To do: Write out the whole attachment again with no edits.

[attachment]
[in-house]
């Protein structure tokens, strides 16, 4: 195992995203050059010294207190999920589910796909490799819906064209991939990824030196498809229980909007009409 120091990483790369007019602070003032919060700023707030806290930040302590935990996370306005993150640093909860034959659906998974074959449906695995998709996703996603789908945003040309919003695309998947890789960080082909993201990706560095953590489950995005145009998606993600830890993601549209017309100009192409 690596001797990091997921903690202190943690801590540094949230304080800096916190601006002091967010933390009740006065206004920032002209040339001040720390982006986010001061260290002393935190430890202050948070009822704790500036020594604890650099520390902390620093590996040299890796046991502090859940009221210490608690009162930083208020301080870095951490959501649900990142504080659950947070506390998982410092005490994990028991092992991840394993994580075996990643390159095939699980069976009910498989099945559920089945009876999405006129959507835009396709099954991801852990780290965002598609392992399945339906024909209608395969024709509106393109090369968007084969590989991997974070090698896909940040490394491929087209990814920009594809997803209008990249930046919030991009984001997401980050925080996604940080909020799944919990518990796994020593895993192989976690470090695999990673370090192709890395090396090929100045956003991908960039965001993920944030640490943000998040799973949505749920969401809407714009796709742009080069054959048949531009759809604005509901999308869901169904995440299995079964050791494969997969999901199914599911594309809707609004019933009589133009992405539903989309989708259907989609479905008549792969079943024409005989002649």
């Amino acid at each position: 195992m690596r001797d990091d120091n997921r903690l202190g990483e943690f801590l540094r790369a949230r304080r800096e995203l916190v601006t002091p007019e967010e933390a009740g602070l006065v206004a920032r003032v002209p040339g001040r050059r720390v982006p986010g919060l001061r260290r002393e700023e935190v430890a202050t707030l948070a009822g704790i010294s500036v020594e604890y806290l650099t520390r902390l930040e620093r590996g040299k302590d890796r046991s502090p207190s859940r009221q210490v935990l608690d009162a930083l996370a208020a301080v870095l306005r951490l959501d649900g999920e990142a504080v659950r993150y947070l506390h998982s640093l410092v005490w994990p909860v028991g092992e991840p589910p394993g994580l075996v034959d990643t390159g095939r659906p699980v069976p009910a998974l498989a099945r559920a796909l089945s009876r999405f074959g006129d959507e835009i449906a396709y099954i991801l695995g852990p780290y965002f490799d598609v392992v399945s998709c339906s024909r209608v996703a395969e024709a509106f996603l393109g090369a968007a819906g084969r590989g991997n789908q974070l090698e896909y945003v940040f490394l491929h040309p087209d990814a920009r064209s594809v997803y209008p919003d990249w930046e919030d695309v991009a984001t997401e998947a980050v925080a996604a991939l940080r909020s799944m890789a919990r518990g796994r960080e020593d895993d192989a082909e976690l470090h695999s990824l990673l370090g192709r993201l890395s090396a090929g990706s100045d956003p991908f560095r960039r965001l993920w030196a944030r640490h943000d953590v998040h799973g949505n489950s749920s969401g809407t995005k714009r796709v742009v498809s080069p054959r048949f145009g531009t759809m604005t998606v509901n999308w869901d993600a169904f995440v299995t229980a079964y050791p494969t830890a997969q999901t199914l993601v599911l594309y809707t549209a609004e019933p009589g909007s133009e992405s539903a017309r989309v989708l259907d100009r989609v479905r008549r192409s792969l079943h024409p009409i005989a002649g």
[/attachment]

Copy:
[in-house]
């Protein structure tokens, strides 16, 4: 195992995203050059010294207190999920589910796909490799819906064209991939990824030196498809229980909007009409 120091990483790369007019602070003032919060700023707030806290930040302590935990996370306005993150640093909860034959659906998974074959449906695995998709996703996603789908945003040309919003695309998947890789960080082909993201990706560095953590489950995005145009998606993600830890993601549209017309100009192409 690596001797990091997921903690202190943690801590540094949230304080800096916190601006002091967010933390009740006065206004920032002209040339001040720390982006986010001061260290002393935190430890202050948070009822704790500036020594604890650099520390902390620093590996040299890796046991502090859940009221210490608690009162930083208020301080870095951490959501649900990142504080659950947070506390998982410092005490994990028991092992991840394993994580075996990643390159095939699980069976009910498989099945559920089945009876999405006129959507835009396709099954991801852990780290965002598609392992399945339906024909209608395969024709509106393109090369968007084969590989991997974070090698896909940040490394491929087209990814920009594809997803209008990249930046919030991009984001997401980050925080996604940080909020799944919990518990796994020593895993192989976690470090695999990673370090192709890395090396090929100045956003991908960039965001993920944030640490943000998040799973949505749920969401809407714009796709742009080069054959048949531009759809604005509901999308869901169904995440299995079964050791494969997969999901199914599911594309809707609004019933009589133009992405539903989309989708259907989609479905008549792969079943024409005989002649």
């Amino acid at each position: 195992m690596r001797d990091d120091n997921r903690l202190g990483e943690f801590l540094r790369a949230r304080r800096e995203l916190v601006t002091p007019e967010e933390a009740g602070l006065v206004a920032r003032v002209p040339g001040r050059r720390v982006p986010g919060l001061r260290r002393e700023e935190v430890a202050t707030l948070a009822g704790i010294s500036v020594e604890y806290l650099t520390r902390l930040e620093r590996g040299k302590d890796r046991s502090p207190s859940r009221q210490v935990l608690d009162a930083l996370a208020a301080v870095l306005r951490l959501d649900g999920e990142a504080v659950r993150y947070l506390h998982s640093l410092v005490w994990p909860v028991g092992e991840p589910p394993g994580l075996v034959d990643t390159g095939r659906p699980v069976p009910a998974l498989a099945r559920a796909l089945s009876r999405f074959g006129d959507e835009i449906a396709y099954i991801l695995g852990p780290y965002f490799d598609v392992v399945s998709c339906s024909r209608v996703a395969e024709a509106f996603l393109g090369a968007a819906g084969r590989g991997n789908q974070l090698e896909y945003v940040f490394l491929h040309p087209d990814a920009r064209s594809v997803y209008p919003d990249w930046e919030d695309v991009a984001t997401e998947a980050v925080a996604a991939l940080r909020s799944m890789a919990r518990g796994r960080e020593d895993d192989a082909e976690l470090h695999s990824l990673l370090g192709r993201l890395s090396a090929g990706s100045d956003p991908f560095r960039r965001l993920w030196a944030r640490h943000d953590v998040h799973g949505n489950s749920s969401g809407t995005k714009r796709v742009v498809s080069p054959r048949f145009g531009t759809m604005t998606v509901n999308w869901d993600a169904f995440v299995t229980a079964y050791p494969t830890a997969q999901t199914l993601v599911l594309y809707t549209a609004e019933p009589g909007s133009e992405s539903a017309r989309v989708l259907d100009r989609v479905r008549r192409s792969l079943h024409p009409i005989a002649g």